Corruption in Singapore remains low; construction & building maintenance of concern
It took a battle of wits and interviews lasting seven to eight hours for the Corrupt Practices Investigation Bureau (CPIB) officers to get the suspects to crack.
The directors of two construction companies had paid $300,000 in bribes to a hotel's building enhancement director as reward for furthering their business interests, but the trio were initially uncooperative despite mounting evidence from CPIB's intelligence work and computer forensics.
When pressed, they made the excuse that the money came from horse betting winnings.
Officers saw through the lie and the three were charged and convicted of corruption.
Releasing its annual statistics yesterday, CPIB said corruption here remains firmly under control but the construction and building maintenance sectors are areas of concern in the private sector, which makes up the bulk of the corruption cases it handles.
Last year, 112 people were prosecuted for offences investigated by the CPIB, and 107 were from the private sector.
Of these private sector offenders, 18 were prosecuted for corruption in relation to construction activities, and 17 were prosecuted for corruption in relation to building maintenance work, such as water leakage repair and air-conditioning maintenance.
The construction industry case that CPIB cited was concluded last year. Tan Ken Huat, managing director of Shanghai Chong Kee Furniture and Construction, was sentenced to nine months' jail last August, while Teo Wee Liap, director of Superiortec, a subcontractor for Tan's company, was jailed for six months last June.
The hotel director, Soh Yew Meng, was earlier sentenced to 14 months' jail in 2017.
The construction sector has been noted as an area of concern by CPIB in four of the past five years.
Mr Wilson Ang, a partner at law firm Norton Rose Fulbright handling anti-corruption matters, said the building and construction sectors are vulnerable because many parties are involved and there are many interactions between contractors putting in tenders and the people deciding on them.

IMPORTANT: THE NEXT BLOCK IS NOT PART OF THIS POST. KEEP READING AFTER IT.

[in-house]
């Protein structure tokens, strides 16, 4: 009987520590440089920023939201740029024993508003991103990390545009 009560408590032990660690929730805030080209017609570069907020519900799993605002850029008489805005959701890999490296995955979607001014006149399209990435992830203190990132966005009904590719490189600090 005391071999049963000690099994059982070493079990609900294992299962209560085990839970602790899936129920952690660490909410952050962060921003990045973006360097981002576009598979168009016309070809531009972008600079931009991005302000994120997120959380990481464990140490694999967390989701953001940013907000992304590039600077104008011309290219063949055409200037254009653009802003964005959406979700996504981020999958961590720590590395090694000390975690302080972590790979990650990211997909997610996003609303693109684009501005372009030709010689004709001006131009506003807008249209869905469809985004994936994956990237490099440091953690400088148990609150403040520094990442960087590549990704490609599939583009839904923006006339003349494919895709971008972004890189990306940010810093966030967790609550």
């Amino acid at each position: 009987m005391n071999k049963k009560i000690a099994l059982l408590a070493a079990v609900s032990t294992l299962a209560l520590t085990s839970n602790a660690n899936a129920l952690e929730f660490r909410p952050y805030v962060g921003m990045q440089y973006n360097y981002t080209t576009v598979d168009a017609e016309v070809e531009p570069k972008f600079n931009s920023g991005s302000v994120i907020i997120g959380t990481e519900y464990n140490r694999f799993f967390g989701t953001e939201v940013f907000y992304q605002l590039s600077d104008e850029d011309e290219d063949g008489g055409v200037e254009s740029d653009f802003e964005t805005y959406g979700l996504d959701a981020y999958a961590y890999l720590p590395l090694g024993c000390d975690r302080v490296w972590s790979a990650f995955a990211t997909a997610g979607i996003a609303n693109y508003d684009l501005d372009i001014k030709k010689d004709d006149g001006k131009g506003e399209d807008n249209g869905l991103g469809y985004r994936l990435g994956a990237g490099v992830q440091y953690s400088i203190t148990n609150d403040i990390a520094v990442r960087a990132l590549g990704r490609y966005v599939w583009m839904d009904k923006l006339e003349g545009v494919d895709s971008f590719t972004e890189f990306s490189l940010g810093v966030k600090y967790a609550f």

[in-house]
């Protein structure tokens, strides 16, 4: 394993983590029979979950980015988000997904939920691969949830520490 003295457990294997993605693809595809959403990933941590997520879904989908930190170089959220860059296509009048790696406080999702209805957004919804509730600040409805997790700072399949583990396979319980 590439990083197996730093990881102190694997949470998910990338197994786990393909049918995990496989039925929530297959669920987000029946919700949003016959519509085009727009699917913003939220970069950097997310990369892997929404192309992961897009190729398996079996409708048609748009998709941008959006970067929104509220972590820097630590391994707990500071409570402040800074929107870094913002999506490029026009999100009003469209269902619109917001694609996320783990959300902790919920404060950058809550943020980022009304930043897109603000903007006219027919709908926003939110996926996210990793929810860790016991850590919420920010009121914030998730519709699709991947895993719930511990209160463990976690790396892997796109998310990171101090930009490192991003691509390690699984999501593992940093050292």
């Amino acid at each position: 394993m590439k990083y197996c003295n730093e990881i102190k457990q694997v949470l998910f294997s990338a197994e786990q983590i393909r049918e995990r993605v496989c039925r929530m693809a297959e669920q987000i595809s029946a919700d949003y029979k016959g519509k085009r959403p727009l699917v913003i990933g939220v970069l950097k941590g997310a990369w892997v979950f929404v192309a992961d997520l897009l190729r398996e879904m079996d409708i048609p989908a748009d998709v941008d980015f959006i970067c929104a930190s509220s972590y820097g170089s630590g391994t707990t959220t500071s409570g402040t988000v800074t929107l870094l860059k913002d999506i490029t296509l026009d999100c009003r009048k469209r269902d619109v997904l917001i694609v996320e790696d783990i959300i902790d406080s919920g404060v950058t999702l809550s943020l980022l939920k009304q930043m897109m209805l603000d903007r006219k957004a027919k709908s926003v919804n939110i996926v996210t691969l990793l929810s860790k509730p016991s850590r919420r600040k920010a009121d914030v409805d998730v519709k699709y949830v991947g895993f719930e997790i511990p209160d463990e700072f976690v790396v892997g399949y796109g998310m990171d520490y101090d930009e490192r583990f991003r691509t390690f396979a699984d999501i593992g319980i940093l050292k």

Mr Ang told The New Paper: "Those people would be very much exposed or at risk of being offered a bribe."
He added: "A lot of these transactions tend to be of quite high value so there is great temptation to try to take shortcuts."
Mr Ang said one way to minimise the risk of corruption is automating and centralising decision-making, and reducing the interpersonal influence that can be exerted, but it is still very much person-to-person in the private sector.
"(People try) to curry favour, build relationships, and sometimes that crosses the line into corruption," Mr Ang said.
"Companies at the very minimum ought to have policies and procedures in place to ensure people understand that corruption and conflict of interest should be avoided."
CPIB said yesterday that there will always be individuals and parties who are tempted to engage in corrupt acts.
Urging the public to report suspected acts of corruption and for private companies to combat corruption in their business transactions, it added: "The strongest deterrent is a public that continues to eschew corrupt acts and individuals."
By the numbers
After a record low in 2017, the number of new corruption cases investigated by the CPIB went up slightly last year. Here are the bureau's annual statistics, released yesterday, at a glance:
107 Number of new cases registered for investigation last year, up from 103 in 2017.
358 Number of corruption-related complaints received last year. The lowest in five years.
88 Percentage of new cases investigated by CPIB in the private sector. And 15 per cent of these involved public sector employees rejecting bribes from private sector individuals.
112 People charged in Court with offences investigated by CPIB. Five were from the public sector. Excluding prosecutorial decisions to withdraw charges, 99 per cent of the cases last year ended in convictions.
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